State regulators began investigating Everytown’s business transactions in the state and coerced key vendors into consent decrees that not only punished allegedly unlawful activity but banned those vendors from engaging in entirely lawful business relationships with the gun-control organization. As state regulators moved, other commercial entities backed away — ending longstanding business relationships with Everytown.

Let me ask a simple question. If Texas acted like this — if it used state financial regulators to issue warning letters to institutions doing business with an organization unquestionably engaged in constitutionally protected advocacy — do you think for one moment that America’s mainstream media would remain silent, or speak up mainly to chuckle at Everytown’s financial predicament? Do you think for one moment that America’s leading progressives wouldn’t sense an immediate threat to free speech?

Yet the scenario above is playing out today, in a different state, with a different target. New York’s Andrew Cuomo is engaging in a deliberate campaign to use state power to drive the NRA out of business. It’s using a combination of consent decrees and warning letters directed at financial institutions to coerce them into cutting of business relationships with the NRA.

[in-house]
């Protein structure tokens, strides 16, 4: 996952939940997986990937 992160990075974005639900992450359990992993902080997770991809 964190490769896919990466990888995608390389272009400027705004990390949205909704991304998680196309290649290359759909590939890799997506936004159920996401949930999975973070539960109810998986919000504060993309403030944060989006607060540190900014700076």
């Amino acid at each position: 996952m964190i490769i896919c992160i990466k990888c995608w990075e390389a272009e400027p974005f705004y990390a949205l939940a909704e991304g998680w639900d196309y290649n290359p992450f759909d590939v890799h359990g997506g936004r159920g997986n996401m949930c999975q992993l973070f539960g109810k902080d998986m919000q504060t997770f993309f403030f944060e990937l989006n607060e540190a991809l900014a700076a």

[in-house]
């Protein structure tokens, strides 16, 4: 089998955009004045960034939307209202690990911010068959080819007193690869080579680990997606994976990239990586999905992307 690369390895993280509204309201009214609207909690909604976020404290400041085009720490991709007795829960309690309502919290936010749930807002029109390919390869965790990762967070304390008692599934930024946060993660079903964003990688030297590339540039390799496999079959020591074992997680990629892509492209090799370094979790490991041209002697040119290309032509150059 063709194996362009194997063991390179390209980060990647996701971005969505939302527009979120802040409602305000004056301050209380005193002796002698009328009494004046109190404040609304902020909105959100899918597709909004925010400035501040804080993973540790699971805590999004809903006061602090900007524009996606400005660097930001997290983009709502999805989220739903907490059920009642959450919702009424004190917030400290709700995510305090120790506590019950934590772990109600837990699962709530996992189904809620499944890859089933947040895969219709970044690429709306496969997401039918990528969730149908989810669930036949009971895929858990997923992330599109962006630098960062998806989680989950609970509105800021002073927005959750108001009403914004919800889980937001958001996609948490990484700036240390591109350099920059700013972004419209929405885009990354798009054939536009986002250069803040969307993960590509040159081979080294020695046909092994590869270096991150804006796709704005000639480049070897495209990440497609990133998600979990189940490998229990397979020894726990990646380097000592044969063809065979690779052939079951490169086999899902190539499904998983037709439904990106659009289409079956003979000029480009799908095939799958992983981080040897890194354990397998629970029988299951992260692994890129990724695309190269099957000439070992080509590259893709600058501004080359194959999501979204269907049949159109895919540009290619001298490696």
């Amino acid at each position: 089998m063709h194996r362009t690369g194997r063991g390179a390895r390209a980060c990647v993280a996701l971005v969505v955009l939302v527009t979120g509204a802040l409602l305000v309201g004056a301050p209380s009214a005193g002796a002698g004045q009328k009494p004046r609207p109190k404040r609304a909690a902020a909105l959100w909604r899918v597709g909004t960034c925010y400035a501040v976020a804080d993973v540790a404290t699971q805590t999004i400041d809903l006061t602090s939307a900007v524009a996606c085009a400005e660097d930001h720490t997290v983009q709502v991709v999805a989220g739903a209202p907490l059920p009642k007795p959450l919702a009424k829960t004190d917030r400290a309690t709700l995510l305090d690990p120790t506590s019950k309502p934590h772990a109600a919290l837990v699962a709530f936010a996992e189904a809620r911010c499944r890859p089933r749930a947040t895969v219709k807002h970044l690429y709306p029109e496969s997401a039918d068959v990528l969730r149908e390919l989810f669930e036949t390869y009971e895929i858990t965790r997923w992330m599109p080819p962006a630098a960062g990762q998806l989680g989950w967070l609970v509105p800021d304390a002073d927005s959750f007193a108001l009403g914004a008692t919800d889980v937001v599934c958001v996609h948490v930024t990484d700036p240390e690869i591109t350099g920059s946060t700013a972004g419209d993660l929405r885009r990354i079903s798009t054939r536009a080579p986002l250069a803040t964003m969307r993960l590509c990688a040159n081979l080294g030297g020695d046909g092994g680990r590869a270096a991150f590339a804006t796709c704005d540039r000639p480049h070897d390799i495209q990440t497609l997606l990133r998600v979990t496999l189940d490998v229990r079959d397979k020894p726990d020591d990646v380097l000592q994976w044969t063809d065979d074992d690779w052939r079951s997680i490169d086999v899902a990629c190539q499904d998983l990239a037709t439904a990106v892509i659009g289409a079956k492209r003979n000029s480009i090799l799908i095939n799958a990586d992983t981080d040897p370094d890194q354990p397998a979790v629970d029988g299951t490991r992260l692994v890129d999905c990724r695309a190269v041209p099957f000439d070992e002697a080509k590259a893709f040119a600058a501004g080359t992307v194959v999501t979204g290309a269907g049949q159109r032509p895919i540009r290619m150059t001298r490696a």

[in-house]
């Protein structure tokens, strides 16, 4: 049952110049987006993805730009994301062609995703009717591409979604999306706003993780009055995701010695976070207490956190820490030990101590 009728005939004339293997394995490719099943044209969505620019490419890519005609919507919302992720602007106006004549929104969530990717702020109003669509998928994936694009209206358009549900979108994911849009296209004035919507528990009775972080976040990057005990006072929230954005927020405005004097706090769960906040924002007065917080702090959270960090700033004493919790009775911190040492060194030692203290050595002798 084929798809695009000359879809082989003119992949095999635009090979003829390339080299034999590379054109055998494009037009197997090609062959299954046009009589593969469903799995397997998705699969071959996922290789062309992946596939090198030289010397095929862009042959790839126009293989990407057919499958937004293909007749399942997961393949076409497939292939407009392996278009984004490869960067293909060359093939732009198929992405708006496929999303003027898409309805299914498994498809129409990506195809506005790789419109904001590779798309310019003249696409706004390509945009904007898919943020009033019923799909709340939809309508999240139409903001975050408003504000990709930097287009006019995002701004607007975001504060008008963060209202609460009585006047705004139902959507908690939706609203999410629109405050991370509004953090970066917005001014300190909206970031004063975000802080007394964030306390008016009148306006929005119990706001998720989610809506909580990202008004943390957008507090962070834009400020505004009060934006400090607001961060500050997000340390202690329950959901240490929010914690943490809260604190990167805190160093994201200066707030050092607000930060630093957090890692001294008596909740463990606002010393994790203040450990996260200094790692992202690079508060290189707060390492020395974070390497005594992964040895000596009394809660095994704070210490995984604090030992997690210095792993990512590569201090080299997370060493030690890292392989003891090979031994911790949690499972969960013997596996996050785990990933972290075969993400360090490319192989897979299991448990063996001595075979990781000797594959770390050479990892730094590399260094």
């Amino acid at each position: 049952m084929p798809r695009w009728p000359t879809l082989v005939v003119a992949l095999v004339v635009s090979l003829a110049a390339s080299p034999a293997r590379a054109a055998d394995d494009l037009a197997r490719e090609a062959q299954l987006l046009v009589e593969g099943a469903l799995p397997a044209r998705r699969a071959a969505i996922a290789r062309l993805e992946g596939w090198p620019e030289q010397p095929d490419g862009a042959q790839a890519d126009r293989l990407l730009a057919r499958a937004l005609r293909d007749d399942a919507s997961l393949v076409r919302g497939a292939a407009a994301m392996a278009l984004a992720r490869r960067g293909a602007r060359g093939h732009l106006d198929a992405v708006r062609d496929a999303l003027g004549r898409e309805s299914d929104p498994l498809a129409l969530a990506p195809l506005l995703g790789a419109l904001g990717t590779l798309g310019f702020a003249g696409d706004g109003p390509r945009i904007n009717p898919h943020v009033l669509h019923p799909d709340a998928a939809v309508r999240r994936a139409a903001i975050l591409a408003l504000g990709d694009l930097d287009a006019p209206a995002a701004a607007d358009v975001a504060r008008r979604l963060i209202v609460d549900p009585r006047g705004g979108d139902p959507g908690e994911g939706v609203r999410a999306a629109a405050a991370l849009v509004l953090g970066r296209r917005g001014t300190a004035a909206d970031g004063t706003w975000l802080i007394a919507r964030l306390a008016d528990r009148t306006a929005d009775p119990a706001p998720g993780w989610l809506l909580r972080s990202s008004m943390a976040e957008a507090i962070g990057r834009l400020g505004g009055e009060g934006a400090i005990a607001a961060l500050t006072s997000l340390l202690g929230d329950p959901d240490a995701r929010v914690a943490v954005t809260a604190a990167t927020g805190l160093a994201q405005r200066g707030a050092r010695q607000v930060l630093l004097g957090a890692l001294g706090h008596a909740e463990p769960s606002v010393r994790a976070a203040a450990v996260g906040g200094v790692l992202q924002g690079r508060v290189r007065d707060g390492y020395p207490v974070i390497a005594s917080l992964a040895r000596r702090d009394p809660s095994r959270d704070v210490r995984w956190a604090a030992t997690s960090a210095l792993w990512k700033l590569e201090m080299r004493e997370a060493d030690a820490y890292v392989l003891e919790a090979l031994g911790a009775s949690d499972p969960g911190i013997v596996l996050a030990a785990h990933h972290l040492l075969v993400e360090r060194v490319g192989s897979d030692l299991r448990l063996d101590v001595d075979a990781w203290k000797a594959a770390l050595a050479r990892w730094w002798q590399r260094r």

Cuomo’s intentions aren’t hidden. He’s on a crusade. “If I could have put the NRA out of business, I would have done it 20 years ago,” he said earlier this week. He followed up with this pithy statement: “I’m tired of hearing the politicians say, we’ll remember them in our thoughts and prayers. If the NRA goes away, I’ll remember the NRA in my thoughts and prayers.”

Clever. But when statements like this are accompanied by state action, there’s another word that applies — unconstitutional.

The instant that malice translates into state action aimed at speech is the instant the Constitution holds you to account.

New York’s lawyers argue that the state’s letters represent nothing more than government speech. The NRA and the state are engaged in nothing more than a frank exchange of ideas. But while the government does have broad power to engage in its own advocacy, that power has its limits. As the Second Circuit has recognized, there is a difference between “permissible expressions of personal opinion and implied threats to employ coercive State power to stifle protected speech.” When “comments of a government official can reasonably be interpreted as intimating that some form of punishment or adverse regulatory action will follow the failure to accede to the official’s request,” a First Amendment claim exists.